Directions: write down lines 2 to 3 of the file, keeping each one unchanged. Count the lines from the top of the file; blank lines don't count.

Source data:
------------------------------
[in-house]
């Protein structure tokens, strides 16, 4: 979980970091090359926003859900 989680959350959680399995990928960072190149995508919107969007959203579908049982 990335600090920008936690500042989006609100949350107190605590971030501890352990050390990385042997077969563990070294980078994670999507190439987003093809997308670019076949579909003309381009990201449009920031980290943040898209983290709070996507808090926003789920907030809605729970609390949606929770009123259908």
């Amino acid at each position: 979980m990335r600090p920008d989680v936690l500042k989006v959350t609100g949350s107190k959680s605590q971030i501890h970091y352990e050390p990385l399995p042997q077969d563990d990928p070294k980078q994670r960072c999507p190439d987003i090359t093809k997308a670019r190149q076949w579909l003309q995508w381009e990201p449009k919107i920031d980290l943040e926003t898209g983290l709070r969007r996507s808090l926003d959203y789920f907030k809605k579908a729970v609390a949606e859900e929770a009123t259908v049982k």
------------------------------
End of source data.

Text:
């Protein structure tokens, strides 16, 4: 979980970091090359926003859900 989680959350959680399995990928960072190149995508919107969007959203579908049982 990335600090920008936690500042989006609100949350107190605590971030501890352990050390990385042997077969563990070294980078994670999507190439987003093809997308670019076949579909003309381009990201449009920031980290943040898209983290709070996507808090926003789920907030809605729970609390949606929770009123259908």
């Amino acid at each position: 979980m990335r600090p920008d989680v936690l500042k989006v959350t609100g949350s107190k959680s605590q971030i501890h970091y352990e050390p990385l399995p042997q077969d563990d990928p070294k980078q994670r960072c999507p190439d987003i090359t093809k997308a670019r190149q076949w579909l003309q995508w381009e990201p449009k919107i920031d980290l943040e926003t898209g983290l709070r969007r996507s808090l926003d959203y789920f907030k809605k579908a729970v609390a949606e859900e929770a009123t259908v049982k």